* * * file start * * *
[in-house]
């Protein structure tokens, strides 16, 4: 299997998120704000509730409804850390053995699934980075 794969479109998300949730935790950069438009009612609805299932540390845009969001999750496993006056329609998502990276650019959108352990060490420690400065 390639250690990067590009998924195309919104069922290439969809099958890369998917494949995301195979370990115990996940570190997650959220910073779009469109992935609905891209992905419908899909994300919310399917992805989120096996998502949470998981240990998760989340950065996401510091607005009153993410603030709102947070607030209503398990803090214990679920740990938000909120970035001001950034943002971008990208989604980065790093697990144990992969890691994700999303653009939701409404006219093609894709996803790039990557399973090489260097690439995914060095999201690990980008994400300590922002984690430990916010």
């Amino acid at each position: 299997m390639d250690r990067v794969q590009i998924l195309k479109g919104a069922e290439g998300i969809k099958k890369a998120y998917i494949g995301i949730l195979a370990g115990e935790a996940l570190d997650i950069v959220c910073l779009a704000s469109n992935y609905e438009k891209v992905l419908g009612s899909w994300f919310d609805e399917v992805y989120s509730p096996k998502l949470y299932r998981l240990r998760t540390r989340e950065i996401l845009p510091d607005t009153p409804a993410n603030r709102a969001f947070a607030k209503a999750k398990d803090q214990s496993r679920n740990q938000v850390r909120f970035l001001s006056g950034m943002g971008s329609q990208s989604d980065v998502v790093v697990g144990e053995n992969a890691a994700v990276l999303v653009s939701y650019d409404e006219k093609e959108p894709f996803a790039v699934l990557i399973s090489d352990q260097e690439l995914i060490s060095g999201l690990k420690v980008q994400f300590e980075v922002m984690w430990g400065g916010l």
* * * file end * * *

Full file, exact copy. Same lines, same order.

[in-house]
């Protein structure tokens, strides 16, 4: 299997998120704000509730409804850390053995699934980075 794969479109998300949730935790950069438009009612609805299932540390845009969001999750496993006056329609998502990276650019959108352990060490420690400065 390639250690990067590009998924195309919104069922290439969809099958890369998917494949995301195979370990115990996940570190997650959220910073779009469109992935609905891209992905419908899909994300919310399917992805989120096996998502949470998981240990998760989340950065996401510091607005009153993410603030709102947070607030209503398990803090214990679920740990938000909120970035001001950034943002971008990208989604980065790093697990144990992969890691994700999303653009939701409404006219093609894709996803790039990557399973090489260097690439995914060095999201690990980008994400300590922002984690430990916010």
């Amino acid at each position: 299997m390639d250690r990067v794969q590009i998924l195309k479109g919104a069922e290439g998300i969809k099958k890369a998120y998917i494949g995301i949730l195979a370990g115990e935790a996940l570190d997650i950069v959220c910073l779009a704000s469109n992935y609905e438009k891209v992905l419908g009612s899909w994300f919310d609805e399917v992805y989120s509730p096996k998502l949470y299932r998981l240990r998760t540390r989340e950065i996401l845009p510091d607005t009153p409804a993410n603030r709102a969001f947070a607030k209503a999750k398990d803090q214990s496993r679920n740990q938000v850390r909120f970035l001001s006056g950034m943002g971008s329609q990208s989604d980065v998502v790093v697990g144990e053995n992969a890691a994700v990276l999303v653009s939701y650019d409404e006219k093609e959108p894709f996803a790039v699934l990557i399973s090489d352990q260097e690439l995914i060490s060095g999201l690990k420690v980008q994400f300590e980075v922002m984690w430990g400065g916010l």